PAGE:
The dark side of IoT, AI and quantum computing: Hacking, data breaches and existential threat

World Economic Forum report once again lists cyberattacks as one of the top threats facing the world in 2020 - alongside climate change, extreme weather and natural disasters.
Written by Danny Palmer, Senior Writer

Emerging technologies like the Internet of Things, artificial intelligence and quantum computing have the potential to transform human lives, but could also bring unintended consequences in the form of making society more vulnerable to cyberattacks, the World Economic Forum (WEF) has warned.

Now in it's 15th year, the WEF Global Risks Report 2020 – produced in collaboration with insurance broking and risk management firm Marsh – details the biggest threats facing the world over the course of the next year and beyond.

Data breaches and cyberattacks featured in the top five most likely global risks in both 2018 and 2019, but while both still pose significant risks, they're now ranked at sixth and seventh respectively.

"I wouldn't underestimate the importance of technology risk, even though this year's report has a centre piece on climate," said John Drzik, chairman of Marsh & McLennan Insights.

SEE: 5G: What it means for IoT (ZDNet/TechRepublic special feature) | Download the free PDF version (TechRepublic)

The 2020 edition of the Global Risks Report puts the technological risks behind five different environmental challenges: extreme weather, climate change action failure, natural disasters, biodiversity loss, and human-made environmental disasters.

But that isn't to say cybersecurity threats don't pose risks; cyberattacks and data breaches are still in the top ten and have the potential to cause big problems for individuals, businesses and society as a whole, with threats ranging from data breaches and ransomware to hackers tampering with industrial and cyber-physical systems.

"The digital nature of 4IR [fourth industrial revolution] technologies makes them intrinsically vulnerable to cyberattacks that can take a multitude of forms—from data theft and ransomware to the overtaking of systems with potentially large-scale harmful consequences," warns the report.

"Operational technologies are at increased risk because cyberattacks could cause more traditional, kinetic impacts as technology is being extended into the physical world, creating a cyber-physical system."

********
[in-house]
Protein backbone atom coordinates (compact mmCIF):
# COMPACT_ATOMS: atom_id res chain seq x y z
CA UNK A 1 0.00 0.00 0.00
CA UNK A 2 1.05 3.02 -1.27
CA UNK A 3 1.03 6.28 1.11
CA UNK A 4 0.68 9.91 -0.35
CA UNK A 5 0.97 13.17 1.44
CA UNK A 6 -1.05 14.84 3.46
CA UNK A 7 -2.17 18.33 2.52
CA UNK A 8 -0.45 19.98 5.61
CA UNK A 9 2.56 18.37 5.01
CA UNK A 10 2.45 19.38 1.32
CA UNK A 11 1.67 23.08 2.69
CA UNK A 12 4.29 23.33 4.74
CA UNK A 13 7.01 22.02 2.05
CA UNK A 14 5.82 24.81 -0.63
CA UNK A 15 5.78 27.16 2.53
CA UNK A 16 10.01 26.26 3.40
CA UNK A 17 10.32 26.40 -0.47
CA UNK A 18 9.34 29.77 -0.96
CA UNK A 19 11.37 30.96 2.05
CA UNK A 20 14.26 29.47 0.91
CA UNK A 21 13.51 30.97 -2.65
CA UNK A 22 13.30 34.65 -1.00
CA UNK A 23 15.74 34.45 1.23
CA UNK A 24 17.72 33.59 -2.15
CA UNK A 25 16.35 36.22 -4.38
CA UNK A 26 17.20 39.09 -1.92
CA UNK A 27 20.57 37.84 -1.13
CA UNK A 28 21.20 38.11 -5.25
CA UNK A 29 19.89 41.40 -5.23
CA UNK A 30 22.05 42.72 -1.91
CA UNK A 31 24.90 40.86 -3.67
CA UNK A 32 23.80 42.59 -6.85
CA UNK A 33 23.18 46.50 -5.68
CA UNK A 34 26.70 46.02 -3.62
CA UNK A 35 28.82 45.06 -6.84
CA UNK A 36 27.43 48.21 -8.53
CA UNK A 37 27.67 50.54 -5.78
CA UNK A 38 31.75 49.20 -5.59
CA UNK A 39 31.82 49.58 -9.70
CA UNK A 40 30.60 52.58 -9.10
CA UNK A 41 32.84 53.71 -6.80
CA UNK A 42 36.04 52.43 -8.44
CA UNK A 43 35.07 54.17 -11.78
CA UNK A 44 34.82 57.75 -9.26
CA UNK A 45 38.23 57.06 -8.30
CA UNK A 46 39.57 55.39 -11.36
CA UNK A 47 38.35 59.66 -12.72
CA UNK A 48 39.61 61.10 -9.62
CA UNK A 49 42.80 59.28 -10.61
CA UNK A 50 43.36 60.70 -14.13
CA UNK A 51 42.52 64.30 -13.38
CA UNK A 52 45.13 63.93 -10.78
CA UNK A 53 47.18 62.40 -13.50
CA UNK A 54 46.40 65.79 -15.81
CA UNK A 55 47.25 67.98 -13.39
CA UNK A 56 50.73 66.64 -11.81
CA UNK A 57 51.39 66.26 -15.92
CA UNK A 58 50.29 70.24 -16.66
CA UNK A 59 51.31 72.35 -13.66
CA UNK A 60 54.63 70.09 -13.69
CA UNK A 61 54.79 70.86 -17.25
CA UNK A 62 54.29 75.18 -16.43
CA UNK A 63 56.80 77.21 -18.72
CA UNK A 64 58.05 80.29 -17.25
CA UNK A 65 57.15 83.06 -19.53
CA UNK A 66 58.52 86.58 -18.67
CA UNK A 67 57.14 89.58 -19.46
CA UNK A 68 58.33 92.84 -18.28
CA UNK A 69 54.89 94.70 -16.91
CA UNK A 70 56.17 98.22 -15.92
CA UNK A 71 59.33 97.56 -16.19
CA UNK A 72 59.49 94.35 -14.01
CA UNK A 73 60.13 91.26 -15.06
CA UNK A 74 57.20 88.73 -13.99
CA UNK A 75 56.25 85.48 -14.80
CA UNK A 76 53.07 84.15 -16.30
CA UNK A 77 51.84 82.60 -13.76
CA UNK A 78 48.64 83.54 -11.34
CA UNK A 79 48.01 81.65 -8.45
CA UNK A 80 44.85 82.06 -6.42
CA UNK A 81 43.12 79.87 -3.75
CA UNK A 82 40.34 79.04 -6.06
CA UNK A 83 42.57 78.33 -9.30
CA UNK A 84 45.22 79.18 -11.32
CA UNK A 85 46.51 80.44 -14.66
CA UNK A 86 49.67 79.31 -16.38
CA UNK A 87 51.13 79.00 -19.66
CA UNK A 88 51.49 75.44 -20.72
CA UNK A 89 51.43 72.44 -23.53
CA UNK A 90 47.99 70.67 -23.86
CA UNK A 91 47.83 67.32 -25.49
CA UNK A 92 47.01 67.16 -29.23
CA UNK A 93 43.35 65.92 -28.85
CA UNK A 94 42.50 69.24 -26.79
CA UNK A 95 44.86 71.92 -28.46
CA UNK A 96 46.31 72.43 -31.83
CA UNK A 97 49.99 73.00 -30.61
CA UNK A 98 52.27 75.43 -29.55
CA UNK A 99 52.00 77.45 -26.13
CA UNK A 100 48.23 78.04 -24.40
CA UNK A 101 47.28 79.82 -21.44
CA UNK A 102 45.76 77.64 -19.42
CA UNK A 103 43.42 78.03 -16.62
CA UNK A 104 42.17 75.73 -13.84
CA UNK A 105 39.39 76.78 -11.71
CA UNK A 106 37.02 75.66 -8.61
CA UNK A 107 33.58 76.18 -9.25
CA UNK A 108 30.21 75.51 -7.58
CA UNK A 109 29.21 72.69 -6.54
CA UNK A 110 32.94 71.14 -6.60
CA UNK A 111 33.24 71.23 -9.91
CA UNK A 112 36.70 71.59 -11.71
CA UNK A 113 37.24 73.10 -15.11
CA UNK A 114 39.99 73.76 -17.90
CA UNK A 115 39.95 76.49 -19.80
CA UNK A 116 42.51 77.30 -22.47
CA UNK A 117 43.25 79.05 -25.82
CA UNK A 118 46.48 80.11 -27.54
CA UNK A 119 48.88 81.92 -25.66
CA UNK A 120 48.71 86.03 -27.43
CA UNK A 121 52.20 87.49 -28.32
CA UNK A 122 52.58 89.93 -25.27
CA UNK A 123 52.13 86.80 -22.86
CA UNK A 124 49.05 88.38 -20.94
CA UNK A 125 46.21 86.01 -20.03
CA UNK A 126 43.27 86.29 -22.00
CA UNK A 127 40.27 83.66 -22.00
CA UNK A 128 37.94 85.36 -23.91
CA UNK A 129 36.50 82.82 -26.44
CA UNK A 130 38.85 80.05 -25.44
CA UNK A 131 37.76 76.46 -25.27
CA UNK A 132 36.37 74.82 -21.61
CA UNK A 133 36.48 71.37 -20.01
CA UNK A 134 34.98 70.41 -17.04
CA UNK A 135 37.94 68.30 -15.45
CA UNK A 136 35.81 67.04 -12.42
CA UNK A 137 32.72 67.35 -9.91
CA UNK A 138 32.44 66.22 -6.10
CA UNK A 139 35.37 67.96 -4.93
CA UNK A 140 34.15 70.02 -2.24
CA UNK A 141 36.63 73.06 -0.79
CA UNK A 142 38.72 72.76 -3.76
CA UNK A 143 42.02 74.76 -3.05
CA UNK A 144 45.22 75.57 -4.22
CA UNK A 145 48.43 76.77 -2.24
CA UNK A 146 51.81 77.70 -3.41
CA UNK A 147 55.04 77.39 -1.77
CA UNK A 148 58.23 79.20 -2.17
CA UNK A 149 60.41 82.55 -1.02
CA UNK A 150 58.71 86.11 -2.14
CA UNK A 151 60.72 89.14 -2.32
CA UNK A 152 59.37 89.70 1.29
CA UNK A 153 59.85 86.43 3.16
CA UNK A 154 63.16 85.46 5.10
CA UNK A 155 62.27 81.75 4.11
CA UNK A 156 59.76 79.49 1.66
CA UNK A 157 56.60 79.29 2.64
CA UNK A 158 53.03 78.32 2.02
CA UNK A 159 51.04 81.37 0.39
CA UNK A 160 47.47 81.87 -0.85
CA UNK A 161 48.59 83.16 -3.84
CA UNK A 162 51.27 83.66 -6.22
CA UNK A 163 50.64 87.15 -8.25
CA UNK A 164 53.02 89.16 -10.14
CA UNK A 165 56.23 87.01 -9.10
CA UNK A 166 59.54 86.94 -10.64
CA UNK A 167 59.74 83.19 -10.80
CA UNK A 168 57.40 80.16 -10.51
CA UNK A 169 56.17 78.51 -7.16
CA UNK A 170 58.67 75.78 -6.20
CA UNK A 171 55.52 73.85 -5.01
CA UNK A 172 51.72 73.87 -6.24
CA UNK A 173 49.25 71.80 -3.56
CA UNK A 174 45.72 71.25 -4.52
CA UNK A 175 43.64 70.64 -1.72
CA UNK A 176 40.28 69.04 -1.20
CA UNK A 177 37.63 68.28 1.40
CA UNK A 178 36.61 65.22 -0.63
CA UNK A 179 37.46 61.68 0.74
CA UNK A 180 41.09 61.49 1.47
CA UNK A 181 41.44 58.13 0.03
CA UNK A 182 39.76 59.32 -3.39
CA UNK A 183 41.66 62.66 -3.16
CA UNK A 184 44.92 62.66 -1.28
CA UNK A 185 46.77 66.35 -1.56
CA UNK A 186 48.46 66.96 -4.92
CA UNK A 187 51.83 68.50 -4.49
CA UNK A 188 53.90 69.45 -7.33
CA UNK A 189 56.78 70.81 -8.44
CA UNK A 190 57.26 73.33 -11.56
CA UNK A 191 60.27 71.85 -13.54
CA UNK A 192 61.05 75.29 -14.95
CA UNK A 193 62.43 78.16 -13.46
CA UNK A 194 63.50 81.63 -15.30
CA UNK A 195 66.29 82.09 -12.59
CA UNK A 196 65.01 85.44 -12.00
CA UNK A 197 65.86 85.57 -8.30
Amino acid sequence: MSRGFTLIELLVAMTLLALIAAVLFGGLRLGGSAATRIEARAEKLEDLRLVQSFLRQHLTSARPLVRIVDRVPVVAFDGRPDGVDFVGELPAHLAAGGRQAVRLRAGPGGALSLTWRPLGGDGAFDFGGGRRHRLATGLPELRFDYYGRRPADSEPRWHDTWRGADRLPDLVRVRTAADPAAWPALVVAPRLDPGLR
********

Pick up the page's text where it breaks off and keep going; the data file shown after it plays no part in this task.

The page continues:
The report warns that, for many technology vendors, "security-by-design" is still a secondary concern compared with getting products out to the market.

Large numbers of Internet of Things product manufacturers have long had a reputation for putting selling the products ahead of ensuring they're secure – and the WEF warns that the IoT is "amplifying the potential cyberattack surface", as demonstrated by the rise in IoT-based attacks.

In many cases, IoT devices collect and share private data that's highly sensitive, like medical records, information about the insides of homes and workplaces, or data on day-to-day journeys.

Not only could this data be dangerous if it falls into the hands of cyber criminals if it isn't collected and stored appropriately, the WEF also warns about the potential of IoT data being abused by data brokers. In both cases, the report warns the misuse of this data could be to create physical and psychological harm.

Artificial intelligence is also detailed as a technology that could have benefits as well as causing problems, with the report describing AI as "the most impactful invention" and our "biggest existential threat". The WEF even goes so far as to claim we're still not able to comprehend AI's full potential or full risk.

The report notes that risks around issues such as generating disinformation and deepfakes are well known, but suggests that more investigation is needed into the risks AI poses in areas including brain-computer interfaces.

A warning is also issued about the unintended consequences of quantum computing, should it arrive at some point over the course of the next decade, as some suggest. While, like other innovations, it will bring benefits to society, it also creates a problem for encryption in its current state.

See also: The Internet of Wild Things: Technology and the battle against biodiversity loss and climate change (TechRepublic cover story) | Download the free PDF version (TechRepublic)

By dramatically reducing the time required to solve the mathematical problems that today's encryption relies on to potentially just seconds, it will render cybersecurity as we know it obsolete. That could have grave consequences for re-securing almost every aspect of 21st century life, the report warns – especially if cyber criminals or other malicious hackers gain access to quantum technology that they could use to commit attacks against personal data, critical infrastructure and power grids,

"These technologies are really reshaping industry, technology and society at large, but we don't have the protocols around these to make sure of a positive impact on society," said Mirek Dusek, deputy head of the centre for geopolitical and regional affairs at member of the executive committee at the World Economic Forum.

However, it isn't all doom and gloom; because despite the challenges offered when it comes to cyberattacks, the World Economic Forum notes that efforts to address the security challenges posed by new technologies is "maturing" – even if they're still sometimes fragmented.

"Numerous initiatives bring together businesses and governments to build trust, promote security in cyberspace, assess the impact of cyberattacks and assist victims," the report says.


Editorial standards